by Fr. George Morelli
"Have a purpose in life, and having it, throw into your work such strength of mind and muscle as God has given you," wrote1 Scottish essayist, historian, teacher and writer Thomas Carlyle (1795-1881). This highlights the importance of keeping focus on the goal to be attained. Canadian educator and writer Laurence J. Peter (1919-1990), author of The Peter Principle (1968), put it this way: "If you don't know where you are going, you will probably end up somewhere else."2 As the Book of Leviticus encourages us, we can have God at our side in our journey of life. "I will walk among you, and will be your God, and you shall be my people." (Leviticus 26:12).
The Buddhist tradition, while eschewing a personal God, nevertheless holds to the view of individual and group responsibility, so much so that one Buddhist scholar wrote: "Thus we are capable of changing ourselves, even to the extent of changing the world.... If we start toward the direction performing wholesome acts from this very moment, then our future will be full of brightness."3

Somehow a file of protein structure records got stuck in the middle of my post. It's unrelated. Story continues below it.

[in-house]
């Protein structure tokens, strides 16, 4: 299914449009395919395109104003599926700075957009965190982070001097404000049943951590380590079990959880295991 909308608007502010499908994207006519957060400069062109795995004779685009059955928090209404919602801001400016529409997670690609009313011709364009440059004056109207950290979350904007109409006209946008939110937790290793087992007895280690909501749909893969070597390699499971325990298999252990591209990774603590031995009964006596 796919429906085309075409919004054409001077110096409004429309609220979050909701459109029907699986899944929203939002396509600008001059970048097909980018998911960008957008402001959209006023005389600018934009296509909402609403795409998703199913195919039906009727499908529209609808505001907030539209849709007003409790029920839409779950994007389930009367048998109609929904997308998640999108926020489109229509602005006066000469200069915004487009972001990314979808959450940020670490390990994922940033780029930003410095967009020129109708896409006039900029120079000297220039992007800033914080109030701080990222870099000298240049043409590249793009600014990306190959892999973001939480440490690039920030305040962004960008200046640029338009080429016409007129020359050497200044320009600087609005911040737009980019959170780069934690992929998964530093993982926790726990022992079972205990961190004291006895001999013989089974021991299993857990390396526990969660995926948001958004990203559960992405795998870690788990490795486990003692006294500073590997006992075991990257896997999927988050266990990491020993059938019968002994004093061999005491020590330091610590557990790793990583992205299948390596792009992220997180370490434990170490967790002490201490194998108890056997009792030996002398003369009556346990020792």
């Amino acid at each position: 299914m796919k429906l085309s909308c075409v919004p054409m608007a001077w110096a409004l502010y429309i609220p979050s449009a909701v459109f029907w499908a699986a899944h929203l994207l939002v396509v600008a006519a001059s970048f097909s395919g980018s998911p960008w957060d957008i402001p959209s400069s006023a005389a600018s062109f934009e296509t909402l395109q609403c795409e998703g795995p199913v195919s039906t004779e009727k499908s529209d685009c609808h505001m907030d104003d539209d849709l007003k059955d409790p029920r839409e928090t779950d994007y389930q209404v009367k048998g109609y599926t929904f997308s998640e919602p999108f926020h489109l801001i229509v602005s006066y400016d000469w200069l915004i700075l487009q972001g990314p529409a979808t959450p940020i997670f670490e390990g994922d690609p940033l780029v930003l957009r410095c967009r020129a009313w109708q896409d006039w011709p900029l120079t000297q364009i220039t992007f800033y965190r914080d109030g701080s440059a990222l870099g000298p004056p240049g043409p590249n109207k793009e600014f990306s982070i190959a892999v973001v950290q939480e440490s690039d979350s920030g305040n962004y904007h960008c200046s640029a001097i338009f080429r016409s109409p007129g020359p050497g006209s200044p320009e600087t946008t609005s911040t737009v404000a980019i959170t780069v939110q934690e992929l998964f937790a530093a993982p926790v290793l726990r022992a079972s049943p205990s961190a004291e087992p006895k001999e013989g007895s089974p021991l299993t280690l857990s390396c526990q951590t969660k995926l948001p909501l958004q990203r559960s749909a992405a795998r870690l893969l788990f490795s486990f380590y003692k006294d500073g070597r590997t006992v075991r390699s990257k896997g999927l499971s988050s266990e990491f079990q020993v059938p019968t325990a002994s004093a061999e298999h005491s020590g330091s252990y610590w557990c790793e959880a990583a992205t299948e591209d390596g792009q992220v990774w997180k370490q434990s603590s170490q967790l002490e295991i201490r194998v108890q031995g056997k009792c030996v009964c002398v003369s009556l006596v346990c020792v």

Purpose in life is more complex in Hindu teaching. It involves four features: dharma (paying debts (thanks) for being born, cared for by parents and teachers, respect for guests and other living things; artha, (prosperity) guided by dharma; kama (desire) as is appropriate in terms of dharma and artha, and moksha (enlightenment) self realization, that is to say, liberation and attaining a sense of being one with God and the universe.4